Fun facts of plant cells

Updated February 21, 2017

The over 260,000 species of plants are all made up of cells. Plant cells have a regular shape, which makes them easy to tell apart from animal cells. These cells link to form the structure of the plant.


Plant cells have rigid cell walls. This component of a plant cell gives the cells their shape. Cell walls are made up of cellulose, which humans cannot digest. These walls are visible under a microscope and resemble a thick outline around the plant cells.


Plant cells contain a special organelle called a chloroplast. Chloroplasts contain pigments that absorb sunlight and turn it into energy. The ability to make their own food makes plant cells unique among cell types.

The Facts

Most plant cells do not have centrioles, lysosomes, filaments, cilia or flagella, which are found in animal cells. Plant cells contain special structures including central vacuoles, plasmodesmata, cell walls and chloroplasts.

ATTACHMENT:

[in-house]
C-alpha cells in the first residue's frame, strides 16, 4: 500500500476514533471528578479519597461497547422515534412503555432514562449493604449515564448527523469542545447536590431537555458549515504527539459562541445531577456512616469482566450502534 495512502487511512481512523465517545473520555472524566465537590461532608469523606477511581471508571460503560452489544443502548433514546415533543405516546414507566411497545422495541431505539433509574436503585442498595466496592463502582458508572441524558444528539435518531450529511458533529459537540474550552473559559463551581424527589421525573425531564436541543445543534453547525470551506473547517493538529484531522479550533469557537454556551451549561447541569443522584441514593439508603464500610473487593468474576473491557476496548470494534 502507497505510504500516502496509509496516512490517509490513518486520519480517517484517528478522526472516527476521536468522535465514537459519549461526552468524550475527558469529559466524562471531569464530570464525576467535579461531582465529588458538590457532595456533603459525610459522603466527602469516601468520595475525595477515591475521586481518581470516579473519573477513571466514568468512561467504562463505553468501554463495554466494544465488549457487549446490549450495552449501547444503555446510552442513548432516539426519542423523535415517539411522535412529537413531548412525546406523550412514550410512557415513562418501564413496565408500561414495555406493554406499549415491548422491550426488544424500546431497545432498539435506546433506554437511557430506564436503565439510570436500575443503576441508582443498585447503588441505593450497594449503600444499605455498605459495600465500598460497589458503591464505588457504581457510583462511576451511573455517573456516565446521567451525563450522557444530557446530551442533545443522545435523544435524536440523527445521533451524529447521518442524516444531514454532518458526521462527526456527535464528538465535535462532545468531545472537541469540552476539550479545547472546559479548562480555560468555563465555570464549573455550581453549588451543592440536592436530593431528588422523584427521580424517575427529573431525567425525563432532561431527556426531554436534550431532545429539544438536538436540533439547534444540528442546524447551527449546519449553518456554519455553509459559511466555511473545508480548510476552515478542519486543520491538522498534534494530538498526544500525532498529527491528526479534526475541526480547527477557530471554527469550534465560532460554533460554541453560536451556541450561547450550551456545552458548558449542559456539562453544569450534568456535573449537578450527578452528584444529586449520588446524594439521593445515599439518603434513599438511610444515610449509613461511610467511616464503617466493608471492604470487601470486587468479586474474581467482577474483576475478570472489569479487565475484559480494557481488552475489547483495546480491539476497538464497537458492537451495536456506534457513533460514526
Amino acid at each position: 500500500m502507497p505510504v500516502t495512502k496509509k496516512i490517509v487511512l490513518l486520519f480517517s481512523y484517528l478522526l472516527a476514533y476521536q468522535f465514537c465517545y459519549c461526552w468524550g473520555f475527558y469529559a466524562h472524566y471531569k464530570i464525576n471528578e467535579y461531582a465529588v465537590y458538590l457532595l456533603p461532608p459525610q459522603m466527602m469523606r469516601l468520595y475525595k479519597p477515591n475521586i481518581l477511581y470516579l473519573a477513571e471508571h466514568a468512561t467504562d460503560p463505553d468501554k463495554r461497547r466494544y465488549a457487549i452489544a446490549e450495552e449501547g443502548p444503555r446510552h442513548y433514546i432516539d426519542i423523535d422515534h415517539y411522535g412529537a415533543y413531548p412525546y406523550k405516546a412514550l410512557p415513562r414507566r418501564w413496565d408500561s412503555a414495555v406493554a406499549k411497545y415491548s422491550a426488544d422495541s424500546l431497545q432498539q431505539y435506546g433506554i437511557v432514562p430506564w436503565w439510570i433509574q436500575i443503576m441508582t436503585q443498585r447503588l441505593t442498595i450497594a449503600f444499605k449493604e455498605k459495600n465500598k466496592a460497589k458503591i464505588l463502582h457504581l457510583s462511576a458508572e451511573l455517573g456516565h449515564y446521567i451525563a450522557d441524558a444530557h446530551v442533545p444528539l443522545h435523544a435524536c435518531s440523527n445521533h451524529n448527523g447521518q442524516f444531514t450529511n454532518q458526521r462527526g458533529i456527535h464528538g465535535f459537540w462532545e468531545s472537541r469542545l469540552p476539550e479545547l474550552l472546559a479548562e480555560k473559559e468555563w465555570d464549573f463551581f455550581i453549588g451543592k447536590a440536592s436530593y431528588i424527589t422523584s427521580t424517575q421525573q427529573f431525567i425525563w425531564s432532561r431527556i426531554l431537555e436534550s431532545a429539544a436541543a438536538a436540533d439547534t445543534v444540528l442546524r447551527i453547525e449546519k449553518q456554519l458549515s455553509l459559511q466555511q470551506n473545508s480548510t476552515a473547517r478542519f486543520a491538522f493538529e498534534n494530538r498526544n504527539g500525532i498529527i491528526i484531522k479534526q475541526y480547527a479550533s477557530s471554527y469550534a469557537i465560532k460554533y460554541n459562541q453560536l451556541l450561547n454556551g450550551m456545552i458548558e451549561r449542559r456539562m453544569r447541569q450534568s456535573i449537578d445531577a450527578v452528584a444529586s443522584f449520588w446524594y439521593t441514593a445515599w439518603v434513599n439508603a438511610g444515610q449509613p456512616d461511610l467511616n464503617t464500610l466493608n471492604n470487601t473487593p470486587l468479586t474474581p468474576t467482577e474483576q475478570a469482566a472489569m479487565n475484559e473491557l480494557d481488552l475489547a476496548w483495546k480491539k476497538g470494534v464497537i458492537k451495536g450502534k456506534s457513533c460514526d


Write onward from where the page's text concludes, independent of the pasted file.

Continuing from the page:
Plasmodesmata structures are tunnels that connect the plant cells. These structures resemble doorways through the cell walls and allow molecules to pass from one cell to another.

Cite this Article A tool to create a citation to reference this article Cite this Article

About the Author

Karen Carter spent three years as a technology specialist in the public school system and her writing has appeared in the "Willapa Harbor Herald" and the "Rogue College Byline." She has an Associate of Arts from Rogue Community College with a certificate in computer information systems.